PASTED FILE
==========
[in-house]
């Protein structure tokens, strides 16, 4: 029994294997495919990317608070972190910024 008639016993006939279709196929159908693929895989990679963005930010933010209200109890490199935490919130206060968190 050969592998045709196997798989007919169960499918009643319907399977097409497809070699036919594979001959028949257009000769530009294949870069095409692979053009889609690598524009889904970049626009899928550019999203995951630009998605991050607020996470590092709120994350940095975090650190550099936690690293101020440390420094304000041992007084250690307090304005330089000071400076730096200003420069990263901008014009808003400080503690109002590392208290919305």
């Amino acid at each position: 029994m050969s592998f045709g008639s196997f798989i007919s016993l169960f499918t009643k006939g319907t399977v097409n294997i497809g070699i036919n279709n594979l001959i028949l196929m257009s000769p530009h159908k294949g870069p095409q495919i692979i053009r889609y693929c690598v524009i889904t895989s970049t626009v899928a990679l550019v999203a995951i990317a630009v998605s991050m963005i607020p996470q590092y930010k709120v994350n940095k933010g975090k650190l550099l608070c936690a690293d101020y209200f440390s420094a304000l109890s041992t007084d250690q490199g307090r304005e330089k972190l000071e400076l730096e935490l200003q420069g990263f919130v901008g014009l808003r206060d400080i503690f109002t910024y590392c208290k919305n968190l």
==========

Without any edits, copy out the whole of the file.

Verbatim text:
[in-house]
């Protein structure tokens, strides 16, 4: 029994294997495919990317608070972190910024 008639016993006939279709196929159908693929895989990679963005930010933010209200109890490199935490919130206060968190 050969592998045709196997798989007919169960499918009643319907399977097409497809070699036919594979001959028949257009000769530009294949870069095409692979053009889609690598524009889904970049626009899928550019999203995951630009998605991050607020996470590092709120994350940095975090650190550099936690690293101020440390420094304000041992007084250690307090304005330089000071400076730096200003420069990263901008014009808003400080503690109002590392208290919305």
């Amino acid at each position: 029994m050969s592998f045709g008639s196997f798989i007919s016993l169960f499918t009643k006939g319907t399977v097409n294997i497809g070699i036919n279709n594979l001959i028949l196929m257009s000769p530009h159908k294949g870069p095409q495919i692979i053009r889609y693929c690598v524009i889904t895989s970049t626009v899928a990679l550019v999203a995951i990317a630009v998605s991050m963005i607020p996470q590092y930010k709120v994350n940095k933010g975090k650190l550099l608070c936690a690293d101020y209200f440390s420094a304000l109890s041992t007084d250690q490199g307090r304005e330089k972190l000071e400076l730096e935490l200003q420069g990263f919130v901008g014009l808003r206060d400080i503690f109002t910024y590392c208290k919305n968190l």